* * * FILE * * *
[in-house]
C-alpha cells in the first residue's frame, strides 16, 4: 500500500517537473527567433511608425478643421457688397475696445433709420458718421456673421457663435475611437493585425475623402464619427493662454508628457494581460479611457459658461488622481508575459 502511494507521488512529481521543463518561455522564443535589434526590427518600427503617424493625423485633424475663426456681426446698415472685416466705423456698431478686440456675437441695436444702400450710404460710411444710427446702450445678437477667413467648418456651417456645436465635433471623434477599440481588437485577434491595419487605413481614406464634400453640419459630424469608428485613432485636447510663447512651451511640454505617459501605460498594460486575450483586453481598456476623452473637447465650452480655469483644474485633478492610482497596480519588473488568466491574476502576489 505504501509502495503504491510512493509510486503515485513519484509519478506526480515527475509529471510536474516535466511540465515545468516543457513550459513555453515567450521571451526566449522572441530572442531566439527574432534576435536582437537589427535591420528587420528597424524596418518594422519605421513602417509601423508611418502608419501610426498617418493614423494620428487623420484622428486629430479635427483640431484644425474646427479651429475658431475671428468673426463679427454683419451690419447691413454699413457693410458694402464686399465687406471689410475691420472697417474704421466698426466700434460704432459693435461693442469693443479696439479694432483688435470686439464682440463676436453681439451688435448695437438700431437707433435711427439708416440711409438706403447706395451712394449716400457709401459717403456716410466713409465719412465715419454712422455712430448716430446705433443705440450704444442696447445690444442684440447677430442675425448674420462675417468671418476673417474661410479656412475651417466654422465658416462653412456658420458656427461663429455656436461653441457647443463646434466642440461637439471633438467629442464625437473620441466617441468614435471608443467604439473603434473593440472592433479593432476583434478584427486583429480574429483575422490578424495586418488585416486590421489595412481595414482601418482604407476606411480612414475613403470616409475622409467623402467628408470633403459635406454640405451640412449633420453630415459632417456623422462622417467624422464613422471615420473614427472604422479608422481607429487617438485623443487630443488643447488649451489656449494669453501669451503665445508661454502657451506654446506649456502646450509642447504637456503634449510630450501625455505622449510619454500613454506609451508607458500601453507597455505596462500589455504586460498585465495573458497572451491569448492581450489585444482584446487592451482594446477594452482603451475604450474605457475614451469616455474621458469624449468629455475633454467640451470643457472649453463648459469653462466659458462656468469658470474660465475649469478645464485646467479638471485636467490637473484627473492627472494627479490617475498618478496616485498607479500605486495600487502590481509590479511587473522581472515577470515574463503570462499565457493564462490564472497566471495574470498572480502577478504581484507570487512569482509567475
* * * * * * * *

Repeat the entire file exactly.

[in-house]
C-alpha cells in the first residue's frame, strides 16, 4: 500500500517537473527567433511608425478643421457688397475696445433709420458718421456673421457663435475611437493585425475623402464619427493662454508628457494581460479611457459658461488622481508575459 502511494507521488512529481521543463518561455522564443535589434526590427518600427503617424493625423485633424475663426456681426446698415472685416466705423456698431478686440456675437441695436444702400450710404460710411444710427446702450445678437477667413467648418456651417456645436465635433471623434477599440481588437485577434491595419487605413481614406464634400453640419459630424469608428485613432485636447510663447512651451511640454505617459501605460498594460486575450483586453481598456476623452473637447465650452480655469483644474485633478492610482497596480519588473488568466491574476502576489 505504501509502495503504491510512493509510486503515485513519484509519478506526480515527475509529471510536474516535466511540465515545468516543457513550459513555453515567450521571451526566449522572441530572442531566439527574432534576435536582437537589427535591420528587420528597424524596418518594422519605421513602417509601423508611418502608419501610426498617418493614423494620428487623420484622428486629430479635427483640431484644425474646427479651429475658431475671428468673426463679427454683419451690419447691413454699413457693410458694402464686399465687406471689410475691420472697417474704421466698426466700434460704432459693435461693442469693443479696439479694432483688435470686439464682440463676436453681439451688435448695437438700431437707433435711427439708416440711409438706403447706395451712394449716400457709401459717403456716410466713409465719412465715419454712422455712430448716430446705433443705440450704444442696447445690444442684440447677430442675425448674420462675417468671418476673417474661410479656412475651417466654422465658416462653412456658420458656427461663429455656436461653441457647443463646434466642440461637439471633438467629442464625437473620441466617441468614435471608443467604439473603434473593440472592433479593432476583434478584427486583429480574429483575422490578424495586418488585416486590421489595412481595414482601418482604407476606411480612414475613403470616409475622409467623402467628408470633403459635406454640405451640412449633420453630415459632417456623422462622417467624422464613422471615420473614427472604422479608422481607429487617438485623443487630443488643447488649451489656449494669453501669451503665445508661454502657451506654446506649456502646450509642447504637456503634449510630450501625455505622449510619454500613454506609451508607458500601453507597455505596462500589455504586460498585465495573458497572451491569448492581450489585444482584446487592451482594446477594452482603451475604450474605457475614451469616455474621458469624449468629455475633454467640451470643457472649453463648459469653462466659458462656468469658470474660465475649469478645464485646467479638471485636467490637473484627473492627472494627479490617475498618478496616485498607479500605486495600487502590481509590479511587473522581472515577470515574463503570462499565457493564462490564472497566471495574470498572480502577478504581484507570487512569482509567475